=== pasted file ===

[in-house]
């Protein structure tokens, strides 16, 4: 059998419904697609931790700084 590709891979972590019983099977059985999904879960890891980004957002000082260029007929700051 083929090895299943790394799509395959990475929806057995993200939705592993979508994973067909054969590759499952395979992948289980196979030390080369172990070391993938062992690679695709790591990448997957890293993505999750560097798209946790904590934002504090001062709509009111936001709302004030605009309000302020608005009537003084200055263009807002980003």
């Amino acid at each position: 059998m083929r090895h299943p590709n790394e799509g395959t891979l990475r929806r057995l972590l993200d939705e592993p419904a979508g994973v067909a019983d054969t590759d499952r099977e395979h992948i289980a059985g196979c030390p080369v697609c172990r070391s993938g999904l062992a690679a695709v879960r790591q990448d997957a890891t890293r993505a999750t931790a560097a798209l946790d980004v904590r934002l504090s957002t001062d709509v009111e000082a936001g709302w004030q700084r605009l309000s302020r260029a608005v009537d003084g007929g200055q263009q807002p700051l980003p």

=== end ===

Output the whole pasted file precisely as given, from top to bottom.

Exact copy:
[in-house]
């Protein structure tokens, strides 16, 4: 059998419904697609931790700084 590709891979972590019983099977059985999904879960890891980004957002000082260029007929700051 083929090895299943790394799509395959990475929806057995993200939705592993979508994973067909054969590759499952395979992948289980196979030390080369172990070391993938062992690679695709790591990448997957890293993505999750560097798209946790904590934002504090001062709509009111936001709302004030605009309000302020608005009537003084200055263009807002980003």
């Amino acid at each position: 059998m083929r090895h299943p590709n790394e799509g395959t891979l990475r929806r057995l972590l993200d939705e592993p419904a979508g994973v067909a019983d054969t590759d499952r099977e395979h992948i289980a059985g196979c030390p080369v697609c172990r070391s993938g999904l062992a690679a695709v879960r790591q990448d997957a890891t890293r993505a999750t931790a560097a798209l946790d980004v904590r934002l504090s957002t001062d709509v009111e000082a936001g709302w004030q700084r605009l309000s302020r260029a608005v009537d003084g007929g200055q263009q807002p700051l980003p």